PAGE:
NEW YORK – Rafael Nadal looked lost, swallowed up by the huge serves and crushing forehands coming at him from his 6-foot-6 opponent across the net.
That was Juan Martin del Potro, who made his first Grand Slam final, handing Nadal a 6-2, 6-2, 6-2 loss Sunday at the U.S. Open — the worst loss Rafa has suffered in a major tournament.
"I think this is the best moment of my life," del Potro said.
Nadal was dealing with a strained abdominal muscle, and after the match he finally admitted the obvious — that it was bothering him.
The six-time Grand Slam tournament champion also gave plenty of credit to del Potro, who deserved every bit of it after sapping all the life, and hope, out of a player whose relentlessness is one of his biggest attributes.
"I'm going to repeat: He played much better than me, and for that reason he beat me," Nadal said.
The sixth-seeded Argentine — the first from that country to make a U.S. Open final since Guillermo Vilas in 1977 — kept No. 3 Nadal pinned behind the baseline with a deep, flat forehand and a first serve he mixed at between speeds from the 90s to the 130s.
In the first set, Nadal put on his usual show, battling for every point, never giving in, even though it was clear he was being overpowered and playing at less than 100 percent. The first four games crept along, at 27 minutes.
But he couldn't convert any of the five break points he had against del Potro's huge serve over the first 12 games, couldn't do much to neutralize an opponent who hit 33 winners, often running around the ball to pound forehands down the line. And there was no waiting out this storm, no hoping del Potro might weaken, the way he did earlier this year at the French, when he was in his first Grand Slam semifinal, leading Roger Federer 2 sets to 1.
Federer came back in that one and might await again. In the final, pushed to Monday because of rain over the weekend, del Potro will play either the five-time defending champion or Novak Djokovic. Del Potro's record against the two: a combined 0-9.
But, he says, he's been seeing the ball great this week.
"Maybe my green eyes. I don't know," he said. "It's very tough playing against Rafa or Roger. But today I play unbelievable, and that was the key."
The result prevented the eighth Federer-Nadal final in a Grand Slam and first at the U.S. Open, and left Rafa still in need of a win at Flushing Meadows for the career Grand Slam.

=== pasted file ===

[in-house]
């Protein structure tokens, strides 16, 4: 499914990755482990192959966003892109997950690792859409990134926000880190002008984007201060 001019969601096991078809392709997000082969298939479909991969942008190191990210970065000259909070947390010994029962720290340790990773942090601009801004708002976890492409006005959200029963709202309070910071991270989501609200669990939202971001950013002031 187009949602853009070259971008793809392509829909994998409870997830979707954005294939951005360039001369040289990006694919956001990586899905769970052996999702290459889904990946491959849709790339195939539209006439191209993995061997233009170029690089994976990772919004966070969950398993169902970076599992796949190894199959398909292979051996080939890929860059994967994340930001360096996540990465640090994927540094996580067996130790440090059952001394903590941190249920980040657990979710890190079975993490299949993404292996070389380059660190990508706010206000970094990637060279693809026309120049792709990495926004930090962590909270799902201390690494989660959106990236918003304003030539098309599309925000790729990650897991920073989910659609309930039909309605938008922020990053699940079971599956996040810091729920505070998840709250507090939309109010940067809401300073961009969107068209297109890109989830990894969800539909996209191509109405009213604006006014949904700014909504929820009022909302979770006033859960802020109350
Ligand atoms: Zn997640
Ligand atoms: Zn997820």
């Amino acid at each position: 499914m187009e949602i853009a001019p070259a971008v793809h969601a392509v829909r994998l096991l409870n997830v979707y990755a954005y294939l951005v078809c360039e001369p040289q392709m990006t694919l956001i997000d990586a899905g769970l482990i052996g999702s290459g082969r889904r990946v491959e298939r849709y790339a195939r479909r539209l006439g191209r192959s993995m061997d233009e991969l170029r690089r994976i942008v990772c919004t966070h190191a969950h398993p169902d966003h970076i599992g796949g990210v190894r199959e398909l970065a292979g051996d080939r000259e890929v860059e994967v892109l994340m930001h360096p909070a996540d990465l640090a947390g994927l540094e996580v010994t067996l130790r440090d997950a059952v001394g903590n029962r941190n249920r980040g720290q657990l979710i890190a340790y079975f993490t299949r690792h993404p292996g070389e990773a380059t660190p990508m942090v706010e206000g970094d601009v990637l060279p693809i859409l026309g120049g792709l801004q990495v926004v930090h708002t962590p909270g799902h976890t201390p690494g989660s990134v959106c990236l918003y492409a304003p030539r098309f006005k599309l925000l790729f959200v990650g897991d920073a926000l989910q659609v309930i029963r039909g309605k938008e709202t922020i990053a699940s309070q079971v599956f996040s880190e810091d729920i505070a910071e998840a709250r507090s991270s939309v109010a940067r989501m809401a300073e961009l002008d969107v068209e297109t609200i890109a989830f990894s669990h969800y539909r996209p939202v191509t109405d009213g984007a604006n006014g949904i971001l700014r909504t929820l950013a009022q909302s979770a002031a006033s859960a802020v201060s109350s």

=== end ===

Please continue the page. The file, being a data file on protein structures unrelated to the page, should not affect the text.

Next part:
"I'm sorry," del Potro told the crowd in his on-court interview. "But tomorrow, I'll fight until the final point for you, for everyone, to show good tennis."
Del Potro's first major final extends a stretch of improving tennis that began last year when he became the first player to win his first four titles in four straight tournaments. He saw his ranking jump from 65 to 13 and likely up to No. 5 after this tournament.
He had two days off since his quarterfinal win over Marin Cilic and could be seen often, walking the halls at Arthur Ashe Stadium, waiting out two days of rain delays that pushed the men's final back for the second straight year.
Nadal, meanwhile, had to finish his postponed quarterfinal Saturday afternoon, and though that was a stress-free dispatching of Fernando Gonzalez that took 34 minutes to complete, there was no doubting who was in better physical condition for this match.
Eliminated from the tournament, Nadal finally documented the problems he's had with his abdominal muscles, dating to a tournament in Montreal in August. The pain took a toll in many ways, most notably on Sunday when Nadal was serving from the deuce court, against the wind.
"I only can serve in the middle, because if I serve it outside, the abdominal kill me, no?" he said.
Nadal, who missed Wimbledon while resting his hurting knees, said he did not consider this latest injury to be major. Still, he will take some time off, including skipping Spain's Davis Cup match this month.
Del Potro, meanwhile, has a date Monday to try to bring the title back to Argentina for the first time since Vilas did it in 1977.
The best win of his career?
"I think so," del Potro said. "It was so focused every moment because Rafa's a great player. He can run for 5, 6 hours. I'm not very strong but I do my best, and I'm in the final."